"Yes, I think so," was my reply. "I will tell the police all that we have found out, and they will go there presently and recover the body."
"If they can only find those two men, then we should know the truth," she declared. "One of them—the one in brown—was unusually broad-shouldered, and seemed to walk with a slight stoop."
"You expected to discover another woman, did you not, Miss Leithcourt?" I asked presently, as we walked across the moor.
"Yes," she answered. "I expected to find an entirely different person."
"And if you had found her it would have proved the guilt of someone with whom you are acquainted?"
She nodded in the affirmative.
"Then what we have found this evening does not convey to you the identity of the assassins?"
"No, unfortunately it does not. We must for the present leave the matter in the hands of the police."
"But if the identity of the dead woman is established?" I asked.
"It might furnish me with a clue," she exclaimed quickly. "Yes, try and discover who she is."
"Who was the woman you expected to find?"
"A friend—a very dear friend."
"Will you not tell me her name?" I inquired.
"No, it would be unfair to her," she responded decisively, an answer which to me was particularly tantalizing.
On we plodded in silence, our thoughts too full for words. Was it not strange that the mysterious yachtsman should be her lover, and stranger still that on recognizing me he should have escaped, not only from Scotland, but away to the Continent?
Was not that, in itself, evidence of guilt and fear?
It was quite dark when I took leave of my bright little companion, who, tired out and yet uncomplaining, pressed my hand and wished me good fortune in my investigations.
"I shall await you to-morrow afternoon. Call and tell me everything, won't you?"
I promised, and then she disappeared into the great stable-yard behind the castle, while I went on down the dark road and then struck across the open fields to my uncle's house.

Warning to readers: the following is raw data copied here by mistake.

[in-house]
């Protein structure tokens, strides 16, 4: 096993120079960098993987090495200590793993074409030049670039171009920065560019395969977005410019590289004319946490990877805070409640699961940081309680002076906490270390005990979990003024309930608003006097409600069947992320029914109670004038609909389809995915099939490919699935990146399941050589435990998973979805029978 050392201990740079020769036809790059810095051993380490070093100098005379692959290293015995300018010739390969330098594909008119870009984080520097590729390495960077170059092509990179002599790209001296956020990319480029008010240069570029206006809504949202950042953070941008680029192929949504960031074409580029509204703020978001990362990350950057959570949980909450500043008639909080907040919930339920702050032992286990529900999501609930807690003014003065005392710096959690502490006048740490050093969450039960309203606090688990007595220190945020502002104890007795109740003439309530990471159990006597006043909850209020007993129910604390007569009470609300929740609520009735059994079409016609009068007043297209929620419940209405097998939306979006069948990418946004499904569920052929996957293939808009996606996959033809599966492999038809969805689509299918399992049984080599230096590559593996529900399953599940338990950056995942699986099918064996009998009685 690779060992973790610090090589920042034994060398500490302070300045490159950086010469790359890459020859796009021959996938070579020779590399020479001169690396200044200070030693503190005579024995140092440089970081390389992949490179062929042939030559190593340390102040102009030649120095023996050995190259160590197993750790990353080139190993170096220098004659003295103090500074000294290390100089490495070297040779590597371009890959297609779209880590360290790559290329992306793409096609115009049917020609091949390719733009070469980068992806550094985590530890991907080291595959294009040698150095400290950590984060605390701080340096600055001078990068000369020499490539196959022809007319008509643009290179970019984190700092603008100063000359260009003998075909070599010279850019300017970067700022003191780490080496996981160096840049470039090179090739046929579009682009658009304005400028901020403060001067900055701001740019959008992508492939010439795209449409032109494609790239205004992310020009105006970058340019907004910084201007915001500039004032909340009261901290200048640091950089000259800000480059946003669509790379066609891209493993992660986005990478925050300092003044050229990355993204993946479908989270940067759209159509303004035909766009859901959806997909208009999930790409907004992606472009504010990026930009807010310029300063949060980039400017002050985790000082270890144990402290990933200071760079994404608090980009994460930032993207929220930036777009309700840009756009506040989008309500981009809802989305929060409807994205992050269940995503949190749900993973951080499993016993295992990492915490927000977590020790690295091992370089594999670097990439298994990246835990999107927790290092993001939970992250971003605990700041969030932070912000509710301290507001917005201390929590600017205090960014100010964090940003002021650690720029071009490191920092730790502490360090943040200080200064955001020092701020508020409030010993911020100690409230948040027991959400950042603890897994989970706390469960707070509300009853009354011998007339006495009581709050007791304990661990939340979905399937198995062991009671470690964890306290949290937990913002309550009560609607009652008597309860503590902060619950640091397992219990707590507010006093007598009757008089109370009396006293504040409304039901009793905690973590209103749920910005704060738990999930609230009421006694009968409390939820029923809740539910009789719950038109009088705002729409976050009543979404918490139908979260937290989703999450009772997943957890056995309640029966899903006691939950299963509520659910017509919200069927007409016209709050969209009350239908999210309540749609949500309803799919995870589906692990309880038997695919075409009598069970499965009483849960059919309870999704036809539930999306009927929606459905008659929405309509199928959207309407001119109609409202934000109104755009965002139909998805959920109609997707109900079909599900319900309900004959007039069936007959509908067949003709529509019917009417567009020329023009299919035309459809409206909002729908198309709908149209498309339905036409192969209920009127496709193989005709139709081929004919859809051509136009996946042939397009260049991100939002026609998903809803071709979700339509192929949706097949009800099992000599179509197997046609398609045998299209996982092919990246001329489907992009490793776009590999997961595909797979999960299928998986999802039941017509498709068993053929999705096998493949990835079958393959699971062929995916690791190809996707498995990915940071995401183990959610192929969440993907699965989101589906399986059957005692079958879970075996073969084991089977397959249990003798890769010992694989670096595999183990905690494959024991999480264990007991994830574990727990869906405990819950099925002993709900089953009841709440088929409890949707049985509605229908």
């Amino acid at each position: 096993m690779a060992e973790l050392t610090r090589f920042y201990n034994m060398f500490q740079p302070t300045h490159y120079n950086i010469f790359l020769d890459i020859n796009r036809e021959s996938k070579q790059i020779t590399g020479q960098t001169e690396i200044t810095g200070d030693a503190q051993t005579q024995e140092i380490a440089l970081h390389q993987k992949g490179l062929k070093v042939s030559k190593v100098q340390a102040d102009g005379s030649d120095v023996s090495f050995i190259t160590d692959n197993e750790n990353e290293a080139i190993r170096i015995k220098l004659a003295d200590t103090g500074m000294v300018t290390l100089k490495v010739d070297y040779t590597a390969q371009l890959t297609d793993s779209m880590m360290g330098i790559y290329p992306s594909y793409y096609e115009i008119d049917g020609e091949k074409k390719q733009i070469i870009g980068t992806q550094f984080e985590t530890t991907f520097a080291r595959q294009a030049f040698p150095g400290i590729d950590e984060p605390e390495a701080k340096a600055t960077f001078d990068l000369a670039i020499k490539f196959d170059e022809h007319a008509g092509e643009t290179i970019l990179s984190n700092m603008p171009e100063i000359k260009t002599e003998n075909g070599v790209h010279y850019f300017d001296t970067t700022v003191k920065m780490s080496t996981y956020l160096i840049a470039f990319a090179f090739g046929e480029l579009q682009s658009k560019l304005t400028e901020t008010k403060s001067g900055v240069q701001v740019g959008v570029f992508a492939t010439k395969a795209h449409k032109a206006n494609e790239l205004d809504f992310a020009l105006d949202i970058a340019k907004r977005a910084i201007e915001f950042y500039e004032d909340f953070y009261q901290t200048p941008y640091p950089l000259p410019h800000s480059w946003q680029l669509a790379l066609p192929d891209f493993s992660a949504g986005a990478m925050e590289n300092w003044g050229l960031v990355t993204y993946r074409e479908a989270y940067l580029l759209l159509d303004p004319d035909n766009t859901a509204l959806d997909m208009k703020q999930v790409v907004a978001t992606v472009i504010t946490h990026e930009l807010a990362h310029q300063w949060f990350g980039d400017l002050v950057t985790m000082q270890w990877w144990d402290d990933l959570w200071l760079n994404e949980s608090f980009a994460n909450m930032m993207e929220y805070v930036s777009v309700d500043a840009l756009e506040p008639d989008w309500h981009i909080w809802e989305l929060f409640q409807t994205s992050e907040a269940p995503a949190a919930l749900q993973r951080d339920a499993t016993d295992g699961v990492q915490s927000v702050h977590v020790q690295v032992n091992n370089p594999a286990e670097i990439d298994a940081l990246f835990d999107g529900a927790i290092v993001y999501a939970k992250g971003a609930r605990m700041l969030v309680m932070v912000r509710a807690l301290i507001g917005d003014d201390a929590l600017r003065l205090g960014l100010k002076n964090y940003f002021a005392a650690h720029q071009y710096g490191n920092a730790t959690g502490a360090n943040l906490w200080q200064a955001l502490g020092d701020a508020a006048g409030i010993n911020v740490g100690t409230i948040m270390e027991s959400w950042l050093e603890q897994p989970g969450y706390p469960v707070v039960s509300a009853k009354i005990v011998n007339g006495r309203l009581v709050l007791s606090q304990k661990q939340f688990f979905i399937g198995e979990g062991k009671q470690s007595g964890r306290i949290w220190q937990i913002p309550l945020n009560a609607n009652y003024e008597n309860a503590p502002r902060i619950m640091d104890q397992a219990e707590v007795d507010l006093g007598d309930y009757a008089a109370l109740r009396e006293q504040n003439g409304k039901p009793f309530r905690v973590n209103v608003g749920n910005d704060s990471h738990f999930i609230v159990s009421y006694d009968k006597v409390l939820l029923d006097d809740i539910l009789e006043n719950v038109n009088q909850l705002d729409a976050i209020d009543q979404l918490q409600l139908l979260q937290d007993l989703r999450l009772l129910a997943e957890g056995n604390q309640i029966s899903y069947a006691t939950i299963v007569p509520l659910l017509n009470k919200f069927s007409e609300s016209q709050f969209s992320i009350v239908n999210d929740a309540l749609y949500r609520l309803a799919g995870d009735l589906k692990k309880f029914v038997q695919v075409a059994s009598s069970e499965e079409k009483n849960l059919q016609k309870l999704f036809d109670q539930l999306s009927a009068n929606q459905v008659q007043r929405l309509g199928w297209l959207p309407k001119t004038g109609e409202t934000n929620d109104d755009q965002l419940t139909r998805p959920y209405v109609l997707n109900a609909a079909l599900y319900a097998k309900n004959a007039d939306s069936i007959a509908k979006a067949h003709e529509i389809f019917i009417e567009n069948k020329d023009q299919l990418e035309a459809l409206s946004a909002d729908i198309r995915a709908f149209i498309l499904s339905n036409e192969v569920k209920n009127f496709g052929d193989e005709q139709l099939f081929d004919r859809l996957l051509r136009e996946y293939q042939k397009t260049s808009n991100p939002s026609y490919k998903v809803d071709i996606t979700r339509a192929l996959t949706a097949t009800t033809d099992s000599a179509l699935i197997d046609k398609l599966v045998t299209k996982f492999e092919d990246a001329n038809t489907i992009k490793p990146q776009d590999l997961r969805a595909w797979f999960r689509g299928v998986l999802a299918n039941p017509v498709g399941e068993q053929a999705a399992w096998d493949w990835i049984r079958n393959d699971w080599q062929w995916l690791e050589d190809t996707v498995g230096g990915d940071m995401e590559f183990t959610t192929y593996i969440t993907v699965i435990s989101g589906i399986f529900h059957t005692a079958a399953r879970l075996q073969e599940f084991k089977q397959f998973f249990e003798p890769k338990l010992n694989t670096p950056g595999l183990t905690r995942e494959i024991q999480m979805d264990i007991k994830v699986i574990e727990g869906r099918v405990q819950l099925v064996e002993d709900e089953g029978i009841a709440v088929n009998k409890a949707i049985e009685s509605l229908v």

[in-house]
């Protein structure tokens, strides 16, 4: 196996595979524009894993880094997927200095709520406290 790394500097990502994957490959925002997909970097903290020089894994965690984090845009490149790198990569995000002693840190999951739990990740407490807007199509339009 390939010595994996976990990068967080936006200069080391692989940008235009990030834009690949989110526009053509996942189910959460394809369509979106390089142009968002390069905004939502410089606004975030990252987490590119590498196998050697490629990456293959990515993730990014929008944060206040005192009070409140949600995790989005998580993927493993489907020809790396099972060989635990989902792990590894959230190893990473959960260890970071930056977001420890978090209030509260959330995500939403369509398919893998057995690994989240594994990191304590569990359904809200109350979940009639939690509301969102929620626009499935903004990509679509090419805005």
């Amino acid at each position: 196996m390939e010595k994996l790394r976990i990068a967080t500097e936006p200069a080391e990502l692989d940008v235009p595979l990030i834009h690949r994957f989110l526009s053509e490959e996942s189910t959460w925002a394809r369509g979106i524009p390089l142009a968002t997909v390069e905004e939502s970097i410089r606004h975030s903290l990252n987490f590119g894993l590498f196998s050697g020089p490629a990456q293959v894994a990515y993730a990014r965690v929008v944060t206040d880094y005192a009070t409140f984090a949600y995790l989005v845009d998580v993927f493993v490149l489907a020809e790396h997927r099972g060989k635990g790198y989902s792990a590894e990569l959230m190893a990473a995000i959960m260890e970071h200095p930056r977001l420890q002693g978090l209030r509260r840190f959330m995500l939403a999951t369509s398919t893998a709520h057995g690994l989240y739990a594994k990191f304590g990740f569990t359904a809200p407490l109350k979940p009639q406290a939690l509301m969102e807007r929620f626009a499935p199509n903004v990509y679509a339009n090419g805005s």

At half-past nine that night I pulled up the dog-cart before the chief police-station in Dumfries, and alighting at once sought the big fair Highlander, Mackenzie, with whom I had had the consultation on the previous day.
When we were seated in his room beneath the hissing gas-jet, I related my adventure and the result of my investigation.
"What?" he cried, jumping up. "You've unearthed another body—a woman's?"
"I have. And what is more, I can identify her," I replied. "Her name is Armida, and she was wife of the murdered man Olinto Santini."
"Then both husband and wife were killed?"
"Without a doubt—a double tragedy."
"But the two men who concealed the body! Will you describe them?"
I did so, and he wrote at my dictation, afterwards remarking—
"We must find them." And calling in one of his sub-inspectors, he gave him instructions for the immediate circulation of the description to all the police-stations in the county, saying the two men were wanted on a charge of willful murder.
When the official had gone out again and we were alone, Mackenzie turned to me and asked—
"What induced you to search the wood? Why did you suspect a second crime?"
His question nonplused me for the moment.
"Well, you see, I had identified the young man Olinto, and knowing him to be married and devoted to his wife, I suspected that she had accompanied him here. It was entirely a vague surmise. I wondered whether, if the poor fellow had fallen a victim to his enemies, she had not also been struck down."
His lips were pressed together in distinct dissatisfaction. I knew my explanation to be a very lame one, but at all hazards I could not import Muriel's name into the affair. I had given her my promise, and I intended to keep it.
"Then the body is still in the glen, where you left it?"
"Yes. If you wish, I will take you to the spot. I can drive you and your assistant up there."
"Certainly. Let us go," he exclaimed, rising at once and ringing his bell.
"Get three good lanterns and some matches, and put them in this gentleman's trap outside," he said to the constable who answered his summons. "And tell Gilbert Campbell that I want him to go with me up to Rannoch Wood."
"Yes, sir," answered the man; and the door again closed.
"It's a pity—a thousand pities, Mr. Gregg, that you didn't stop those two men who buried the body."
"They were already across the stream, and disappearing into the thicket before I mounted the rock," I explained. "Besides, at the moment I had no suspicion of what they'd been doing. I believed them to be stragglers from a neighboring shooting-party who had lost their way."
"Ah, most unfortunate!" he said. "I hope they don't escape us. If they're foreigners, they are not likely to get away. But if they're English or Scots, then I fear there's but little chance of us coming up with them. Yesterday at the inquest the identity of the murdered man was strictly preserved, and the inquiry was adjourned for a fortnight."